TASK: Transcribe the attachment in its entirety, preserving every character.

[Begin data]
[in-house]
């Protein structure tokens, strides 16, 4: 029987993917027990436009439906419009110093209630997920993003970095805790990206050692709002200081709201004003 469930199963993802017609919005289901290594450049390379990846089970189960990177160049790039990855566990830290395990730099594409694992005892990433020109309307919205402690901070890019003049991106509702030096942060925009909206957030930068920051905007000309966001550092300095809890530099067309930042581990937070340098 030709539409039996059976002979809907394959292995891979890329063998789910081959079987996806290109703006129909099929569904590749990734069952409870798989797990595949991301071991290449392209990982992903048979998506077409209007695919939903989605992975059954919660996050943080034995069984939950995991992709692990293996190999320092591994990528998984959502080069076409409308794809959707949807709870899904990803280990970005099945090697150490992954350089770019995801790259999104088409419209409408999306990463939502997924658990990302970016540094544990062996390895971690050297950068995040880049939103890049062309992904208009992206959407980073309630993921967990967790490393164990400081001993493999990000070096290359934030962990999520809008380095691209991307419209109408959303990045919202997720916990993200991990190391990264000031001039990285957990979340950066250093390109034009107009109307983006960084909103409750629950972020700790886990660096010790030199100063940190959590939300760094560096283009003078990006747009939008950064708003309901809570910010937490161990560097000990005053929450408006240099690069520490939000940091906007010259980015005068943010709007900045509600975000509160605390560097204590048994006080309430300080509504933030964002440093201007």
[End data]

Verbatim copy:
[in-house]
């Protein structure tokens, strides 16, 4: 029987993917027990436009439906419009110093209630997920993003970095805790990206050692709002200081709201004003 469930199963993802017609919005289901290594450049390379990846089970189960990177160049790039990855566990830290395990730099594409694992005892990433020109309307919205402690901070890019003049991106509702030096942060925009909206957030930068920051905007000309966001550092300095809890530099067309930042581990937070340098 030709539409039996059976002979809907394959292995891979890329063998789910081959079987996806290109703006129909099929569904590749990734069952409870798989797990595949991301071991290449392209990982992903048979998506077409209007695919939903989605992975059954919660996050943080034995069984939950995991992709692990293996190999320092591994990528998984959502080069076409409308794809959707949807709870899904990803280990970005099945090697150490992954350089770019995801790259999104088409419209409408999306990463939502997924658990990302970016540094544990062996390895971690050297950068995040880049939103890049062309992904208009992206959407980073309630993921967990967790490393164990400081001993493999990000070096290359934030962990999520809008380095691209991307419209109408959303990045919202997720916990993200991990190391990264000031001039990285957990979340950066250093390109034009107009109307983006960084909103409750629950972020700790886990660096010790030199100063940190959590939300760094560096283009003078990006747009939008950064708003309901809570910010937490161990560097000990005053929450408006240099690069520490939000940091906007010259980015005068943010709007900045509600975000509160605390560097204590048994006080309430300080509504933030964002440093201007």